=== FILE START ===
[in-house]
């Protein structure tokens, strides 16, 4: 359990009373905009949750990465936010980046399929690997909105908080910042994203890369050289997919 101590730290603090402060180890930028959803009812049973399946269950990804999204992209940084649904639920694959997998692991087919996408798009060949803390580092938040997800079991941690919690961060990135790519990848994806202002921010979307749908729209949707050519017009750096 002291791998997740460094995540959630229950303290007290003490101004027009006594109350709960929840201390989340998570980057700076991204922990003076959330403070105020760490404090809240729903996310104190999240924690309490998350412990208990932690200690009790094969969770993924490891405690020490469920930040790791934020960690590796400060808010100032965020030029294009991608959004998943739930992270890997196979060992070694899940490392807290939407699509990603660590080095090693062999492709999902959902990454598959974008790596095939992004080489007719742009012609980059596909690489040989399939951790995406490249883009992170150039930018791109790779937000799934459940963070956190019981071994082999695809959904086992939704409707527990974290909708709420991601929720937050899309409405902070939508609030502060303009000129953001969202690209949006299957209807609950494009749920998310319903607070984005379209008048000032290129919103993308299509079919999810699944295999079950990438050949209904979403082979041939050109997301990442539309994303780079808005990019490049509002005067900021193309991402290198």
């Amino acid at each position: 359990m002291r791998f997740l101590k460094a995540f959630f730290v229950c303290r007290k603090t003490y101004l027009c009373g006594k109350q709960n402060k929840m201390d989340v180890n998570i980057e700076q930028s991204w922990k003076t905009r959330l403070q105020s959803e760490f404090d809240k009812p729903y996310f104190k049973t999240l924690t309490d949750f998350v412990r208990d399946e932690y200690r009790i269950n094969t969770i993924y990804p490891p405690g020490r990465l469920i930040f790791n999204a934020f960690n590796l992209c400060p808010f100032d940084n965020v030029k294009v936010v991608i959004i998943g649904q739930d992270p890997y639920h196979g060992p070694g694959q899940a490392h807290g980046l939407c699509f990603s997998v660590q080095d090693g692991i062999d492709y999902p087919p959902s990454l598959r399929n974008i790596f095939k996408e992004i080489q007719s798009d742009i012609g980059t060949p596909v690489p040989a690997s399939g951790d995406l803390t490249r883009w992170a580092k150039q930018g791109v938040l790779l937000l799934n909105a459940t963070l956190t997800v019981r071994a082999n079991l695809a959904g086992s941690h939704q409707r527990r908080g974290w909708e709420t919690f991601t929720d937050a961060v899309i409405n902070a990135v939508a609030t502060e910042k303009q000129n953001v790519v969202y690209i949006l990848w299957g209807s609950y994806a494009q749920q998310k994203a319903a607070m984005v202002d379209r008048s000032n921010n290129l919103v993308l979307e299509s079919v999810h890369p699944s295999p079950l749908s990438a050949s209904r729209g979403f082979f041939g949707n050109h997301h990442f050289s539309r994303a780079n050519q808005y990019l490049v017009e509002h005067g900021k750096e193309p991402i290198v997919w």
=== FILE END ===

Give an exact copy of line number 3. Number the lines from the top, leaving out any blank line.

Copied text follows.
């Amino acid at each position: 359990m002291r791998f997740l101590k460094a995540f959630f730290v229950c303290r007290k603090t003490y101004l027009c009373g006594k109350q709960n402060k929840m201390d989340v180890n998570i980057e700076q930028s991204w922990k003076t905009r959330l403070q105020s959803e760490f404090d809240k009812p729903y996310f104190k049973t999240l924690t309490d949750f998350v412990r208990d399946e932690y200690r009790i269950n094969t969770i993924y990804p490891p405690g020490r990465l469920i930040f790791n999204a934020f960690n590796l992209c400060p808010f100032d940084n965020v030029k294009v936010v991608i959004i998943g649904q739930d992270p890997y639920h196979g060992p070694g694959q899940a490392h807290g980046l939407c699509f990603s997998v660590q080095d090693g692991i062999d492709y999902p087919p959902s990454l598959r399929n974008i790596f095939k996408e992004i080489q007719s798009d742009i012609g980059t060949p596909v690489p040989a690997s399939g951790d995406l803390t490249r883009w992170a580092k150039q930018g791109v938040l790779l937000l799934n909105a459940t963070l956190t997800v019981r071994a082999n079991l695809a959904g086992s941690h939704q409707r527990r908080g974290w909708e709420t919690f991601t929720d937050a961060v899309i409405n902070a990135v939508a609030t502060e910042k303009q000129n953001v790519v969202y690209i949006l990848w299957g209807s609950y994806a494009q749920q998310k994203a319903a607070m984005v202002d379209r008048s000032n921010n290129l919103v993308l979307e299509s079919v999810h890369p699944s295999p079950l749908s990438a050949s209904r729209g979403f082979f041939g949707n050109h997301h990442f050289s539309r994303a780079n050519q808005y990019l490049v017009e509002h005067g900021k750096e193309p991402i290198v997919w």